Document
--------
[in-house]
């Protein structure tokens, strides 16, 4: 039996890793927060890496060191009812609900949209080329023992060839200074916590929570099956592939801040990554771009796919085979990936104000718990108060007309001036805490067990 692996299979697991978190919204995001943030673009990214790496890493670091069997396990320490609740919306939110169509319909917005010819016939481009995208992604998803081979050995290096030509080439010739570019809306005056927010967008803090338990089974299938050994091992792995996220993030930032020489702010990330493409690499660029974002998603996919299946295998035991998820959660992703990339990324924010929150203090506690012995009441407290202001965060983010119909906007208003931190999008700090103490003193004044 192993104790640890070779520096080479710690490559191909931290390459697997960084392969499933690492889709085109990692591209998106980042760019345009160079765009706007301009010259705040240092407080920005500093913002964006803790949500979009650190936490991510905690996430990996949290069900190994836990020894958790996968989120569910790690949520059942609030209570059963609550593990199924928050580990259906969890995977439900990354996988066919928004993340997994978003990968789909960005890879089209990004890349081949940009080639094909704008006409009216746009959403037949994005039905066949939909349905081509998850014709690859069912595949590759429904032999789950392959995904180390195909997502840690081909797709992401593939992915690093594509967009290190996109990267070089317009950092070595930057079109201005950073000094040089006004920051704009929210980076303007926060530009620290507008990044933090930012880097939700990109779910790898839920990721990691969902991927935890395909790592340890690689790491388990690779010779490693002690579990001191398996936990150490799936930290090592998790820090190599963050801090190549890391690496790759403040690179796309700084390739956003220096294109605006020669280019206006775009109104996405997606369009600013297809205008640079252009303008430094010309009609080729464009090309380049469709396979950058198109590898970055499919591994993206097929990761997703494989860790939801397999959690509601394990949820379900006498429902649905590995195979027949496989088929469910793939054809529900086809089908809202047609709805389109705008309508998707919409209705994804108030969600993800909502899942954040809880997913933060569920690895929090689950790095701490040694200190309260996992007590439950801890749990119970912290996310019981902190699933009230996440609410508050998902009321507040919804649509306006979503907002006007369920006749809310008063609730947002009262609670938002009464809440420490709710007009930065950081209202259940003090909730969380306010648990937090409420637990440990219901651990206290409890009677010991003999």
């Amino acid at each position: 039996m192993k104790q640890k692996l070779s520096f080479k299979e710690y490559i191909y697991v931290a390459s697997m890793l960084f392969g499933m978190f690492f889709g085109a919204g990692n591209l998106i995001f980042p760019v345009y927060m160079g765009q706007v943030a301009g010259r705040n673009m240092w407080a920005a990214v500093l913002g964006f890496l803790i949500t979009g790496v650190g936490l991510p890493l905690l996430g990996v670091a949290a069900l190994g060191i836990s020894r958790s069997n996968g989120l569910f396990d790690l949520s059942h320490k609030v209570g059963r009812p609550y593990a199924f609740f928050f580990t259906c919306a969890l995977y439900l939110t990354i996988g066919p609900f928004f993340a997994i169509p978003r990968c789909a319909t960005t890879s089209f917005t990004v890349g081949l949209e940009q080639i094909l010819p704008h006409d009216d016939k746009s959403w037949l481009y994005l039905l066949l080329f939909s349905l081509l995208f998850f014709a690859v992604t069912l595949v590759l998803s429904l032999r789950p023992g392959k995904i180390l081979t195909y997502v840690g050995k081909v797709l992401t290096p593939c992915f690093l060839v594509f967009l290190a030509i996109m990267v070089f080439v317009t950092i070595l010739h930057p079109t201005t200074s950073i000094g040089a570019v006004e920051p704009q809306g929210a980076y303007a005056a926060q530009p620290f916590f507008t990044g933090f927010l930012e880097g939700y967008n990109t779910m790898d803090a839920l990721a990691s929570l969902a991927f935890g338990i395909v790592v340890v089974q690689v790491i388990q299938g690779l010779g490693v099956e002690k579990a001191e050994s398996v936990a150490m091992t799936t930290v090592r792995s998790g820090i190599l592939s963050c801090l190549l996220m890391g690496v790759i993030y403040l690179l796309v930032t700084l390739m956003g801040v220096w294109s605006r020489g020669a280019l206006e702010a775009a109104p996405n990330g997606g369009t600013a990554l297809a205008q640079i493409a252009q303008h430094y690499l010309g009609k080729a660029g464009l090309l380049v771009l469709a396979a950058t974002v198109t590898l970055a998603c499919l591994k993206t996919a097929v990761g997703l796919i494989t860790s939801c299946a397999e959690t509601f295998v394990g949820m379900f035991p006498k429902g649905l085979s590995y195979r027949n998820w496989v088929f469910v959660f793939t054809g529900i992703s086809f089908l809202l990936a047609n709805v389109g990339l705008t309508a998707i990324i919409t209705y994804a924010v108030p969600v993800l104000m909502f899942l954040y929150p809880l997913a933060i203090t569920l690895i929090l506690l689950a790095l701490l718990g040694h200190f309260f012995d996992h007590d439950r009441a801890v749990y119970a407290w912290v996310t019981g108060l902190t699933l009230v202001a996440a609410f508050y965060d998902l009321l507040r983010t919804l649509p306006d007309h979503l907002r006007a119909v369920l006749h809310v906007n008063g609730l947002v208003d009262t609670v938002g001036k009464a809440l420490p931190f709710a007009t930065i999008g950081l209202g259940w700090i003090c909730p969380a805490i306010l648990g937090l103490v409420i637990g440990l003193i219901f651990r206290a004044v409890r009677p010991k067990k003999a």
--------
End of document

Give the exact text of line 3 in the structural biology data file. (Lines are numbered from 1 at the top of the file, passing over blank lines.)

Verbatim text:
């Amino acid at each position: 039996m192993k104790q640890k692996l070779s520096f080479k299979e710690y490559i191909y697991v931290a390459s697997m890793l960084f392969g499933m978190f690492f889709g085109a919204g990692n591209l998106i995001f980042p760019v345009y927060m160079g765009q706007v943030a301009g010259r705040n673009m240092w407080a920005a990214v500093l913002g964006f890496l803790i949500t979009g790496v650190g936490l991510p890493l905690l996430g990996v670091a949290a069900l190994g060191i836990s020894r958790s069997n996968g989120l569910f396990d790690l949520s059942h320490k609030v209570g059963r009812p609550y593990a199924f609740f928050f580990t259906c919306a969890l995977y439900l939110t990354i996988g066919p609900f928004f993340a997994i169509p978003r990968c789909a319909t960005t890879s089209f917005t990004v890349g081949l949209e940009q080639i094909l010819p704008h006409d009216d016939k746009s959403w037949l481009y994005l039905l066949l080329f939909s349905l081509l995208f998850f014709a690859v992604t069912l595949v590759l998803s429904l032999r789950p023992g392959k995904i180390l081979t195909y997502v840690g050995k081909v797709l992401t290096p593939c992915f690093l060839v594509f967009l290190a030509i996109m990267v070089f080439v317009t950092i070595l010739h930057p079109t201005t200074s950073i000094g040089a570019v006004e920051p704009q809306g929210a980076y303007a005056a926060q530009p620290f916590f507008t990044g933090f927010l930012e880097g939700y967008n990109t779910m790898d803090a839920l990721a990691s929570l969902a991927f935890g338990i395909v790592v340890v089974q690689v790491i388990q299938g690779l010779g490693v099956e002690k579990a001191e050994s398996v936990a150490m091992t799936t930290v090592r792995s998790g820090i190599l592939s963050c801090l190549l996220m890391g690496v790759i993030y403040l690179l796309v930032t700084l390739m956003g801040v220096w294109s605006r020489g020669a280019l206006e702010a775009a109104p996405n990330g997606g369009t600013a990554l297809a205008q640079i493409a252009q303008h430094y690499l010309g009609k080729a660029g464009l090309l380049v771009l469709a396979a950058t974002v198109t590898l970055a998603c499919l591994k993206t996919a097929v990761g997703l796919i494989t860790s939801c299946a397999e959690t509601f295998v394990g949820m379900f035991p006498k429902g649905l085979s590995y195979r027949n998820w496989v088929f469910v959660f793939t054809g529900i992703s086809f089908l809202l990936a047609n709805v389109g990339l705008t309508a998707i990324i919409t209705y994804a924010v108030p969600v993800l104000m909502f899942l954040y929150p809880l997913a933060i203090t569920l690895i929090l506690l689950a790095l701490l718990g040694h200190f309260f012995d996992h007590d439950r009441a801890v749990y119970a407290w912290v996310t019981g108060l902190t699933l009230v202001a996440a609410f508050y965060d998902l009321l507040r983010t919804l649509p306006d007309h979503l907002r006007a119909v369920l006749h809310v906007n008063g609730l947002v208003d009262t609670v938002g001036k009464a809440l420490p931190f709710a007009t930065i999008g950081l209202g259940w700090i003090c909730p969380a805490i306010l648990g937090l103490v409420i637990g440990l003193i219901f651990r206290a004044v409890r009677p010991k067990k003999a």